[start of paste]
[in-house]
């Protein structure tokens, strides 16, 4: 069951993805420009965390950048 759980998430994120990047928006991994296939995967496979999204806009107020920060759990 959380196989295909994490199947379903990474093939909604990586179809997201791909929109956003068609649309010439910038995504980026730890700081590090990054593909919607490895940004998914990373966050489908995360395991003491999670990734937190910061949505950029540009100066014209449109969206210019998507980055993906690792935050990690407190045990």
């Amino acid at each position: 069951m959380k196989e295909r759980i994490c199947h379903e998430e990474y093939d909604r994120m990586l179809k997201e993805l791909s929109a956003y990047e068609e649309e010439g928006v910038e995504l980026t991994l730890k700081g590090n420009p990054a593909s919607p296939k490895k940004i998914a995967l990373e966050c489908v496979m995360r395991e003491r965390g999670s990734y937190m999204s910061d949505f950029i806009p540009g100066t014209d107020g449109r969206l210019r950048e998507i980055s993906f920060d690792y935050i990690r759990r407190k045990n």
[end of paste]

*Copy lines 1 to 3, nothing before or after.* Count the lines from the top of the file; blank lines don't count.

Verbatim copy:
[in-house]
């Protein structure tokens, strides 16, 4: 069951993805420009965390950048 759980998430994120990047928006991994296939995967496979999204806009107020920060759990 959380196989295909994490199947379903990474093939909604990586179809997201791909929109956003068609649309010439910038995504980026730890700081590090990054593909919607490895940004998914990373966050489908995360395991003491999670990734937190910061949505950029540009100066014209449109969206210019998507980055993906690792935050990690407190045990």
């Amino acid at each position: 069951m959380k196989e295909r759980i994490c199947h379903e998430e990474y093939d909604r994120m990586l179809k997201e993805l791909s929109a956003y990047e068609e649309e010439g928006v910038e995504l980026t991994l730890k700081g590090n420009p990054a593909s919607p296939k490895k940004i998914a995967l990373e966050c489908v496979m995360r395991e003491r965390g999670s990734y937190m999204s910061d949505f950029i806009p540009g100066t014209d107020g449109r969206l210019r950048e998507i980055s993906f920060d690792y935050i990690r759990r407190k045990n």